Programs aiming to enhance the capacity of communities to advance processes of development may benefit from a critical examination of the conceptual assumptions underlying their efforts—what is a community? how is it developed? who are the primary protagonists and what are their roles?

A searching exploration eventually leads to questions about human nature—what are the aspects of human nature? how are these elements balanced and developed coherently? what is the nature of the relationship between an individual, other individuals, and the institutions of society?

Goals and strategies for community development rest on set of underlying assumptions, which, more often than not, are taken for granted and not critically examined. For example, our present day conception of “development” has its roots in the post World War II era—a time that witnessed the rise of global development rebuilding projects aimed at accelerating economic production. The underlying belief being that a growing economy would in turn improve the social, cultural, and political conditions of nations because of a belief that human nature was primarily physical in nature and characterized by qualities such as self-interest and competition.

By the 1990s it was evident that this approach to development was in need of re-examination. In the series of global conferences convened by the United Nations consultations acknowledged the need for development strategies to take into consideration fuller conceptions of human and societal nature, capturing into frameworks for action concepts such as “development is inseparable from the cultural, ecological, economic, political, and spiritual environment in which it takes place” and that “individuals should be allowed to develop to their full potential, including healthy physical, mental, and spiritual development.” Yet, despite this advance in conceptual thinking at the international level, the axis and primary measure of global, national, and local development remains GDP, and the value of people and things in general is weighted against the ability to generate economic value.

IN LIGHT of this context, community-based programs designed to enable students to contribute to the betterment of their families, neighborhoods, and society must go beyond merely imparting formulaic skills and technical information to developing in young people the capacity to critically examine social theories and forces; to read the social reality surrounding them in order to form a vision of its betterment; to design, employ, and refine, through action and reflection, development strategies; and to operate within an evolving conceptual framework that takes into account historical experiences and an optimistic vision of human nature, society and the environment.

OLINGA hopes to explore the use and development of such educational programs and materials in collaboration with like-minded organizations and groups. Its approach is founded on a set of underlying concepts that include building capacity and systematic learning.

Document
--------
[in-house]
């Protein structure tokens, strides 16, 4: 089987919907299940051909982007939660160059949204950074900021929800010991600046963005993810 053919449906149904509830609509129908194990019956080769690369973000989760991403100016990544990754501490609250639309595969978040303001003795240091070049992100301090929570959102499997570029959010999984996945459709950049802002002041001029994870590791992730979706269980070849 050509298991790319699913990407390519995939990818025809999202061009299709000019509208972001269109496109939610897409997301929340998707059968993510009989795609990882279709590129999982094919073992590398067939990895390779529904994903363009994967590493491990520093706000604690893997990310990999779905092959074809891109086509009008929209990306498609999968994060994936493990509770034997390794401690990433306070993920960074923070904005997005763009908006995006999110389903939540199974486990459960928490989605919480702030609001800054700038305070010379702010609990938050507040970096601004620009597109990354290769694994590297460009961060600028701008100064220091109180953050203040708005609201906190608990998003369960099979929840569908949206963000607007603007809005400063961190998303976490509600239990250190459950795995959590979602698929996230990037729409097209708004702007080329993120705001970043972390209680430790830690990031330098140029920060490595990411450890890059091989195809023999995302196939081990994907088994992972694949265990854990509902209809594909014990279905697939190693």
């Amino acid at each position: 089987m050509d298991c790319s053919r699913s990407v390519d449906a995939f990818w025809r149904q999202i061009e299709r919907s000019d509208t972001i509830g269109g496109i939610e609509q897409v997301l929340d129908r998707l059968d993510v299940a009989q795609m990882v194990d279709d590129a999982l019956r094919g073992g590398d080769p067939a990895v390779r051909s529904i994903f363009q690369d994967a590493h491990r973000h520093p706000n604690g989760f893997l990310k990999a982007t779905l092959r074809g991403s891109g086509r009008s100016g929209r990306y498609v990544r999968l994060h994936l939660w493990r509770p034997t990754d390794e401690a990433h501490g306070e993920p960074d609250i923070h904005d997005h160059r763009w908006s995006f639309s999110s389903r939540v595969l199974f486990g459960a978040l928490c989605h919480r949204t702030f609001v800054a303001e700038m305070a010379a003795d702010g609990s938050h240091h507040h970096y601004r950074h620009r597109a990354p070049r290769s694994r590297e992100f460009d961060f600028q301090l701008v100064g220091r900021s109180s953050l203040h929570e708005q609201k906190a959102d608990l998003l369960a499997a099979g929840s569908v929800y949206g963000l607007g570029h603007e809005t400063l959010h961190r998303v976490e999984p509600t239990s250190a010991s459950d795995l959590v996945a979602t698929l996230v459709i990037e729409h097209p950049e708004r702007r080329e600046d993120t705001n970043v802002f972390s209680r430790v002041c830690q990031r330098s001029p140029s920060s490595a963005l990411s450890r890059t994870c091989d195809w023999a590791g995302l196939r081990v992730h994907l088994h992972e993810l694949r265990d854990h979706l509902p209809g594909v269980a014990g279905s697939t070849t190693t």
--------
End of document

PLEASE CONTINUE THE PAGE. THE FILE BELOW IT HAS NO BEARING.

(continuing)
Building Capacity

OLINGA does not view development as a product delivered by the “developed” to the “underdeveloped”, rather, its is a process, the primary protagonists of which are the people themselves. Enhancing the capacity of individuals, families, and community-based groups, through proven educational programs and materials, to advance their own communities is seen by OLINGA as its primary aim.

For individuals, building capacity implies an ongoing process for raising up human resources from within the community—a process that is vital if long-term sustainability is to be ensured. Training programs must equip individuals with practical skills, such as consultation, observation, and analysis; qualities and attitudes such as trustworthiness, excellence, patience, justice and equity; and knowledge of concepts relevant to development, such as participation, evolving complexity, capacity building, learning, and knowledge.

For community-based groups, building capacity implies developing certain institutional capabilities necessary for carrying out social and economic development:

* Constructing a conceptual framework
* Reading social reality and forming a vision
* Translating a vision into programs
* Implementing programs in a mode of learning
* Raising up new human resources
* Securing and managing financial resources
* Forming collaborative partnerships with community institutions

In an ideal program, while concrete action is directed towards visible improvement of some aspect of life, success is measured by the impact these actions have on the capacity of the community and its institutions to address development issues at increasingly higher levels of complexity and effectiveness. As such, learning is the axis around which development programs are organized—learning in this sense is not limited to study and evaluation but rather implies a methodology of action, reflection on action, study, consultation, systematization of experience, and training.